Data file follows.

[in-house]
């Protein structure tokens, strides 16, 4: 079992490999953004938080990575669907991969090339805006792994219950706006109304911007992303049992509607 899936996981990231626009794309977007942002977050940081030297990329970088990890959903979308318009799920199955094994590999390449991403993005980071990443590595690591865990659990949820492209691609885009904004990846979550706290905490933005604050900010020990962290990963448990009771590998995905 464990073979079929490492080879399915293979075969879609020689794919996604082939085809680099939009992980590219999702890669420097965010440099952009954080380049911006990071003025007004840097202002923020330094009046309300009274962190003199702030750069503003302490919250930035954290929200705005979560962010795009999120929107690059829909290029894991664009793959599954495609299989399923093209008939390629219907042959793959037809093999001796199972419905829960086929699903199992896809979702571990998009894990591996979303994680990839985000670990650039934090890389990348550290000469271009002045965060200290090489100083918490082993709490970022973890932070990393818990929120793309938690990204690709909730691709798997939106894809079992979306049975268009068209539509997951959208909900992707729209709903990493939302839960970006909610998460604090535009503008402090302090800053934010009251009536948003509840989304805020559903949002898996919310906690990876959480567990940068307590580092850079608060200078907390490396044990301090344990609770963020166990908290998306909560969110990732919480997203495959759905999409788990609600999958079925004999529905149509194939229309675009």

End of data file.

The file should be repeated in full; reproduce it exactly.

[in-house]
């Protein structure tokens, strides 16, 4: 079992490999953004938080990575669907991969090339805006792994219950706006109304911007992303049992509607 899936996981990231626009794309977007942002977050940081030297990329970088990890959903979308318009799920199955094994590999390449991403993005980071990443590595690591865990659990949820492209691609885009904004990846979550706290905490933005604050900010020990962290990963448990009771590998995905 464990073979079929490492080879399915293979075969879609020689794919996604082939085809680099939009992980590219999702890669420097965010440099952009954080380049911006990071003025007004840097202002923020330094009046309300009274962190003199702030750069503003302490919250930035954290929200705005979560962010795009999120929107690059829909290029894991664009793959599954495609299989399923093209008939390629219907042959793959037809093999001796199972419905829960086929699903199992896809979702571990998009894990591996979303994680990839985000670990650039934090890389990348550290000469271009002045965060200290090489100083918490082993709490970022973890932070990393818990929120793309938690990204690709909730691709798997939106894809079992979306049975268009068209539509997951959208909900992707729209709903990493939302839960970006909610998460604090535009503008402090302090800053934010009251009536948003509840989304805020559903949002898996919310906690990876959480567990940068307590580092850079608060200078907390490396044990301090344990609770963020166990908290998306909560969110990732919480997203495959759905999409788990609600999958079925004999529905149509194939229309675009």